Some of the consequences of the Supreme Court's reasoning in Morrison can be seen from a recent decision in the 11th Circuit.
In Quail Cruises Ship v. Agencia de Viagens CVC Tur Limitada, No. 10-14253, 11th Cir., July 8, 2011, the court addressed a securities fraud action brought by a foreign investor (Quail Cruises is a Bahamian corporation) against a foreign issuer (Templeton International, Inc. is also a Bahamian corporation). Moreover, according to a brief for one of the defendants, most of the investment activity (and presumably the fraud) occurred outside the US.
- The district court correctly determined that the Amended Complaint failed to state a claim under §10(b) of the 1934 Act because Quail alleged fraud in connection with a “transaction” that did not take place in the U.S. As pleaded in the Amended Complaint, the transaction that triggered Quail’s fraud claims consisted of: I) a proposal for the sale of stock made in late May, 2008 in Brazil; ii) an agreement for the purchase and sale of that stock in late May or early June, 2008, that was entered into outside of the U.S. by two entities, neither of which was organized or based in the U.S.; iii) a “formal stock purchase agreement” that was entered into outside the U.S. in June, 2008, between two entities, neither of which is even a party to this action; and iv) a so-called “closing” in Florida that, as described in the Amended Complaint, consisted of nothing more than the transmission of previously executed and effective transaction documents to the Florida offices of Quail’s counsel.
In other words, the case involved a foreign security, a foreign plaintiff, and fraud that presumably took place outside the US.
The district court dismissed the case relying on Morrison. See 732 F.Supp. 1345 (SD Fla. 2010). The court was concerned that jurisdiction in the US had been deliberately triggered by ensuring that the transaction took place in the US. As the court noted:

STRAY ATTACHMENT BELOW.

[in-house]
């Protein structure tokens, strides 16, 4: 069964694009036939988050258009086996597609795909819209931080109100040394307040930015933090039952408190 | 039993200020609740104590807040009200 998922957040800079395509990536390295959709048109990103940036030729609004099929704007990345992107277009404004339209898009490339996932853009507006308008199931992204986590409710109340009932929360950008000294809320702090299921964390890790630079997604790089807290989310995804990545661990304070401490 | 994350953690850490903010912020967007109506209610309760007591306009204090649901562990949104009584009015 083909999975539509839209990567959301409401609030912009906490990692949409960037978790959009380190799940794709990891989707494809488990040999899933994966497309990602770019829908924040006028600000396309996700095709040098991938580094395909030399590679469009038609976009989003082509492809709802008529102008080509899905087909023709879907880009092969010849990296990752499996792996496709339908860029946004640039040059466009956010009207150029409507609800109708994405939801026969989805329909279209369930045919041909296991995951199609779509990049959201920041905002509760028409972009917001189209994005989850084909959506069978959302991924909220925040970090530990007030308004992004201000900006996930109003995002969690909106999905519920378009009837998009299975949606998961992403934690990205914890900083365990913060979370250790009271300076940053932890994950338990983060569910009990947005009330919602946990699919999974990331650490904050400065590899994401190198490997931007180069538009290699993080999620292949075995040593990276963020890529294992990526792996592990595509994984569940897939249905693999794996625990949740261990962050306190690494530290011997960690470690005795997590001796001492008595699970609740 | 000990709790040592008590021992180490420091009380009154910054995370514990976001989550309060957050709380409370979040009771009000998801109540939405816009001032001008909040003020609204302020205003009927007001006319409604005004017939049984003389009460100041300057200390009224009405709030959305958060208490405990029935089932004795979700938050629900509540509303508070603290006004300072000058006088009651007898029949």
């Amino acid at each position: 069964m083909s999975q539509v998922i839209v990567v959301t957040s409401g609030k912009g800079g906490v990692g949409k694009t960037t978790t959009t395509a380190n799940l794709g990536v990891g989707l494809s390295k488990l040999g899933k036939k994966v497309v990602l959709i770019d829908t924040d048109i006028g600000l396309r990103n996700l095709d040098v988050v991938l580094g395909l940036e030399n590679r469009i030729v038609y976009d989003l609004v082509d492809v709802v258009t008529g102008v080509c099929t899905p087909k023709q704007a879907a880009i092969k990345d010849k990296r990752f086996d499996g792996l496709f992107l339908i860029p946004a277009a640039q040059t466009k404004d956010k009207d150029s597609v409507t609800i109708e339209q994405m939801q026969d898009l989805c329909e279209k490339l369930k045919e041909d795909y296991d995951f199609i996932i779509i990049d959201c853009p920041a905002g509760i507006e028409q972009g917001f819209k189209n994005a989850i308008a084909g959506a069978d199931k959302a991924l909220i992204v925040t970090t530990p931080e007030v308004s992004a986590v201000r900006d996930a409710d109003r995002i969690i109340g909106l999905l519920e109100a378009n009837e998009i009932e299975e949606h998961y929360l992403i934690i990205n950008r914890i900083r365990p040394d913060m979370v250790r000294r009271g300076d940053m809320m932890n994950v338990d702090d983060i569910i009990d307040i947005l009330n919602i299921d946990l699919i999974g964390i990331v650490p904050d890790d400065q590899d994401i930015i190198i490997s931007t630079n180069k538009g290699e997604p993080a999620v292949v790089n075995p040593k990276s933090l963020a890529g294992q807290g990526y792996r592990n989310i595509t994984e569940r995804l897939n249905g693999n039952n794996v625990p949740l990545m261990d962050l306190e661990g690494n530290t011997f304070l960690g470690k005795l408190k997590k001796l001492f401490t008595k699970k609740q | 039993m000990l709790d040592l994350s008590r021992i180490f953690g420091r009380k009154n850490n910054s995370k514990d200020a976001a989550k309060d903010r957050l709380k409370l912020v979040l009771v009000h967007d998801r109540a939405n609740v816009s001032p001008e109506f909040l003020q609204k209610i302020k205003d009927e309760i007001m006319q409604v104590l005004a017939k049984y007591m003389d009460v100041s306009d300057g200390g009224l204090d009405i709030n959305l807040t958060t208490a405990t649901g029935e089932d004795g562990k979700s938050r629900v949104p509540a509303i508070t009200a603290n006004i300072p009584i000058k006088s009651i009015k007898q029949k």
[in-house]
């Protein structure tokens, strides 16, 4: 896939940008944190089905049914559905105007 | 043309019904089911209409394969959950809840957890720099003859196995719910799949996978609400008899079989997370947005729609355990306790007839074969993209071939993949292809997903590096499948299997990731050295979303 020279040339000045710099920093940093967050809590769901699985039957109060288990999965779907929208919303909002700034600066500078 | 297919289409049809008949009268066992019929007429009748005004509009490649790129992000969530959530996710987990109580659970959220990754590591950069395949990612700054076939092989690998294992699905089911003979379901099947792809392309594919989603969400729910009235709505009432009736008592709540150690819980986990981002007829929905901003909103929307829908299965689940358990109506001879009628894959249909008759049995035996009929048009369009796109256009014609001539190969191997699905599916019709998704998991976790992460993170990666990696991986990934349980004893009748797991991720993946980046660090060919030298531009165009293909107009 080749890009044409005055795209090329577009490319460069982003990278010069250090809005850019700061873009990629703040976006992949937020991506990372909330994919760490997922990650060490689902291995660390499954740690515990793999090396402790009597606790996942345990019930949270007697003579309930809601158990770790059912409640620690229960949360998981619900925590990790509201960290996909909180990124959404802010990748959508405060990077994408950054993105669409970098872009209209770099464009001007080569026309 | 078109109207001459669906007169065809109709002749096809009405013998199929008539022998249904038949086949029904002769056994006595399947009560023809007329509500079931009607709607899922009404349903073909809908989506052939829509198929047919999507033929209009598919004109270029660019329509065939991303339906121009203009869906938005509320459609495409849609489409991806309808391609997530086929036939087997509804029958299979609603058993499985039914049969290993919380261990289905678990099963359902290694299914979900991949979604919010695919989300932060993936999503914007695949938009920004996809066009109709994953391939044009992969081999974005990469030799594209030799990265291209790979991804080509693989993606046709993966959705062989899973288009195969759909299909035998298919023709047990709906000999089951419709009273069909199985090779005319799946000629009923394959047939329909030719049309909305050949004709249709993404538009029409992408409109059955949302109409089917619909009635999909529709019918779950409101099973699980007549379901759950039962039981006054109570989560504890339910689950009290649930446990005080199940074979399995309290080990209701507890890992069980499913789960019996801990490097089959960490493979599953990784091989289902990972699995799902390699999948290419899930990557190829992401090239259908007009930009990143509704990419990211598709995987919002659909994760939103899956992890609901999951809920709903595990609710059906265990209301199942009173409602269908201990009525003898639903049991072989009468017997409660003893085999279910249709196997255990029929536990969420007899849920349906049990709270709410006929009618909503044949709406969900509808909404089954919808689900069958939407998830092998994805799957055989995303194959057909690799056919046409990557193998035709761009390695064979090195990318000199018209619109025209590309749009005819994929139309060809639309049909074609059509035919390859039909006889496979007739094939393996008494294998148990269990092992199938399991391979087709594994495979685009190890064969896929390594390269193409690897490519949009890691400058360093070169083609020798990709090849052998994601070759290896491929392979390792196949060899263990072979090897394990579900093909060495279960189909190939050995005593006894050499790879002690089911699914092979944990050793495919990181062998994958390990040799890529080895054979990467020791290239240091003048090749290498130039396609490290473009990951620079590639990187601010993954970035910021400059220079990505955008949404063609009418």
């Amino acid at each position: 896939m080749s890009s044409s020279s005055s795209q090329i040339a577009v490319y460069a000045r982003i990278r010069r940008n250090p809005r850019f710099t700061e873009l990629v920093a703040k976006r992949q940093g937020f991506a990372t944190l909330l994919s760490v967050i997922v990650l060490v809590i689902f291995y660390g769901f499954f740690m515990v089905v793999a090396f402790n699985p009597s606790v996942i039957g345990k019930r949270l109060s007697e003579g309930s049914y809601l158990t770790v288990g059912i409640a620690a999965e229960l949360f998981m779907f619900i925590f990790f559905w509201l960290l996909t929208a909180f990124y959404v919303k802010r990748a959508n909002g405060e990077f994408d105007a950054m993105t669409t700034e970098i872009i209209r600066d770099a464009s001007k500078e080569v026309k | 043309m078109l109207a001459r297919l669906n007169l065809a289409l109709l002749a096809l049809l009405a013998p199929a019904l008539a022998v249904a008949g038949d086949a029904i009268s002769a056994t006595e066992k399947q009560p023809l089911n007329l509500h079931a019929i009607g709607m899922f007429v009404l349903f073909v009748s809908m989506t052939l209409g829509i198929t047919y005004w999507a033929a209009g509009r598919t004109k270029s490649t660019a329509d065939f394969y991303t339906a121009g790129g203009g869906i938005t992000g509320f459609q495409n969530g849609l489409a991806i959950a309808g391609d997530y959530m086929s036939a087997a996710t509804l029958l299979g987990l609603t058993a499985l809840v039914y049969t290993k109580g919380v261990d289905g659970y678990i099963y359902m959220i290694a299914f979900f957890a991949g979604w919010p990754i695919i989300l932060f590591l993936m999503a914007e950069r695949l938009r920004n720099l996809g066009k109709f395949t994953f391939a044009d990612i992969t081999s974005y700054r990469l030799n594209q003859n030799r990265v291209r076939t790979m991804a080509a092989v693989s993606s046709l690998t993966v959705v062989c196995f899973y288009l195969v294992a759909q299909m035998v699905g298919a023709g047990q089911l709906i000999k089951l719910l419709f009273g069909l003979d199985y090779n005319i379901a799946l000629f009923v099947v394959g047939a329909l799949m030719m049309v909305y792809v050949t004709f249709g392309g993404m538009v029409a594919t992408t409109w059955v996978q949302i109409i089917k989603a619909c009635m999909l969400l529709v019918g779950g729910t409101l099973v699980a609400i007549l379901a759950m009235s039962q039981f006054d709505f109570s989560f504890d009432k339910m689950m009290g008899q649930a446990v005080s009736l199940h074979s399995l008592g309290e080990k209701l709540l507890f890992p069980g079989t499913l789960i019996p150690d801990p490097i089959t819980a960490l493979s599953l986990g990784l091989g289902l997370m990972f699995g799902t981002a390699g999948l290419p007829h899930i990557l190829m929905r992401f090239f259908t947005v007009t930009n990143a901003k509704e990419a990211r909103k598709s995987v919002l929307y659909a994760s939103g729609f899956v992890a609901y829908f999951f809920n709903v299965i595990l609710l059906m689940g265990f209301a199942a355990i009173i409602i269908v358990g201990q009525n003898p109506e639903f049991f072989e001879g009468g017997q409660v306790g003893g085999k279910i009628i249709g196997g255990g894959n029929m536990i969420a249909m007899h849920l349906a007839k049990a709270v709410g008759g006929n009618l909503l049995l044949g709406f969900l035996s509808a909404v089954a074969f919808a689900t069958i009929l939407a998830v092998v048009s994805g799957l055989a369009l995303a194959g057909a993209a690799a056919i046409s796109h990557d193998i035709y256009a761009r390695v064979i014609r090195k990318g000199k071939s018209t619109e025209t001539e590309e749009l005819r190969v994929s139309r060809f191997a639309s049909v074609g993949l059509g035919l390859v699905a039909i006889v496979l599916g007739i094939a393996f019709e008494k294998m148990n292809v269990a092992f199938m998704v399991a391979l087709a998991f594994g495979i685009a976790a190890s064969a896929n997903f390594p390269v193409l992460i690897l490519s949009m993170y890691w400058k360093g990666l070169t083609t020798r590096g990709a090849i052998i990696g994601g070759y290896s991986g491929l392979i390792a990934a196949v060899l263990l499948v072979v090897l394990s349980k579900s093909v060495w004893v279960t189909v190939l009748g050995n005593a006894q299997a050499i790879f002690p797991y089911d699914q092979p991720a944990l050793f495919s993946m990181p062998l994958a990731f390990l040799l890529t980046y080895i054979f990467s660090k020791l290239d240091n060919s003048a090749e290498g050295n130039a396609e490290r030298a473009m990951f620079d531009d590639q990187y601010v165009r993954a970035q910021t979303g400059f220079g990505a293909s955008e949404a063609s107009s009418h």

- The Defendants also contend that Morrison's central holding would be undermined if parties could elect United States securities law merely by designating the law offices of one of the parties' counsel, located in the United States, as the place of closing the transaction when the transaction otherwise has no relationship with the United States. The Court agrees with the Defendants' analysis. Just as Title VII concerns domestic employment, the Securities and Exchange Act concerns domestic securities transactions. The principle takeaway from Morrison is that Congressional intent, not the intent of the parties, is dispositive of the application of federal securities law to foreign securities transactions. Adopting a rule that permits the intent of parties located abroad and contracting from their home countries in a wholly off-shore transaction to apply United States securities law is inconsistent with Morrison.
The implication of the lower court's opinion was, apparently, that those allegedly defrauded could not arrange to arbitrarily seek application of the antifraud provisions while those committing the fraud could arbitrarily seek to avoid application of the antifraud provisions. See SEC v. Goldman Sachs, 2011 U.S. Dist. LEXIS 62487 (SD NY June 10, 2011) (“In response, at oral argument, the SEC argued that U.S. companies should not be allowed to skirt U.S. federal securities laws by using foreign affiliates to complete securities transactions. Justice Stevens voiced similar concerns in a concurring opinion in Morrison.”).
We will look at the 11th Circuit's approach in the next post.
The cited brief and the appellate opinion for this case can be found at the DU Corporate Governance web site.